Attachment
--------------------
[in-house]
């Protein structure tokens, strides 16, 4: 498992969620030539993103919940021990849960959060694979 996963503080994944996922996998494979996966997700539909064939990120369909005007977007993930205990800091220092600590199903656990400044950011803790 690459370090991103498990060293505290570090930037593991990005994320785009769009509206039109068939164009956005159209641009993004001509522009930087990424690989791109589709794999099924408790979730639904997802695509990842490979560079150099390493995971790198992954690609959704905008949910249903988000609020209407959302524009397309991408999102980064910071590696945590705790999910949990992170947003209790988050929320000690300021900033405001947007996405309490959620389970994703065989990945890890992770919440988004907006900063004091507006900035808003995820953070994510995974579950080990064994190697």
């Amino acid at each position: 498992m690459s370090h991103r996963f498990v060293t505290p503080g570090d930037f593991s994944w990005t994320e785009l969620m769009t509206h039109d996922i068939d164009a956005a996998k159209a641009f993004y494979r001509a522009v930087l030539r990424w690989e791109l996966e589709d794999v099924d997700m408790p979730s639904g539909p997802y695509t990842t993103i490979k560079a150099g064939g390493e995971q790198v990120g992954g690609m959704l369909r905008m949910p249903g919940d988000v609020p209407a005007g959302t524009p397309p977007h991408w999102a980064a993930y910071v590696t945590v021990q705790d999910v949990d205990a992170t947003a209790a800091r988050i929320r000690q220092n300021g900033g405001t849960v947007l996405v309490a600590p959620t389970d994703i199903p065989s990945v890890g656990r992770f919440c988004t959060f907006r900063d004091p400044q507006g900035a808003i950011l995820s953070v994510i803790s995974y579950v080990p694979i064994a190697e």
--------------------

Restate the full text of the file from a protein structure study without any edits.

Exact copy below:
[in-house]
């Protein structure tokens, strides 16, 4: 498992969620030539993103919940021990849960959060694979 996963503080994944996922996998494979996966997700539909064939990120369909005007977007993930205990800091220092600590199903656990400044950011803790 690459370090991103498990060293505290570090930037593991990005994320785009769009509206039109068939164009956005159209641009993004001509522009930087990424690989791109589709794999099924408790979730639904997802695509990842490979560079150099390493995971790198992954690609959704905008949910249903988000609020209407959302524009397309991408999102980064910071590696945590705790999910949990992170947003209790988050929320000690300021900033405001947007996405309490959620389970994703065989990945890890992770919440988004907006900063004091507006900035808003995820953070994510995974579950080990064994190697």
């Amino acid at each position: 498992m690459s370090h991103r996963f498990v060293t505290p503080g570090d930037f593991s994944w990005t994320e785009l969620m769009t509206h039109d996922i068939d164009a956005a996998k159209a641009f993004y494979r001509a522009v930087l030539r990424w690989e791109l996966e589709d794999v099924d997700m408790p979730s639904g539909p997802y695509t990842t993103i490979k560079a150099g064939g390493e995971q790198v990120g992954g690609m959704l369909r905008m949910p249903g919940d988000v609020p209407a005007g959302t524009p397309p977007h991408w999102a980064a993930y910071v590696t945590v021990q705790d999910v949990d205990a992170t947003a209790a800091r988050i929320r000690q220092n300021g900033g405001t849960v947007l996405v309490a600590p959620t389970d994703i199903p065989s990945v890890g656990r992770f919440c988004t959060f907006r900063d004091p400044q507006g900035a808003i950011l995820s953070v994510i803790s995974y579950v080990p694979i064994a190697e």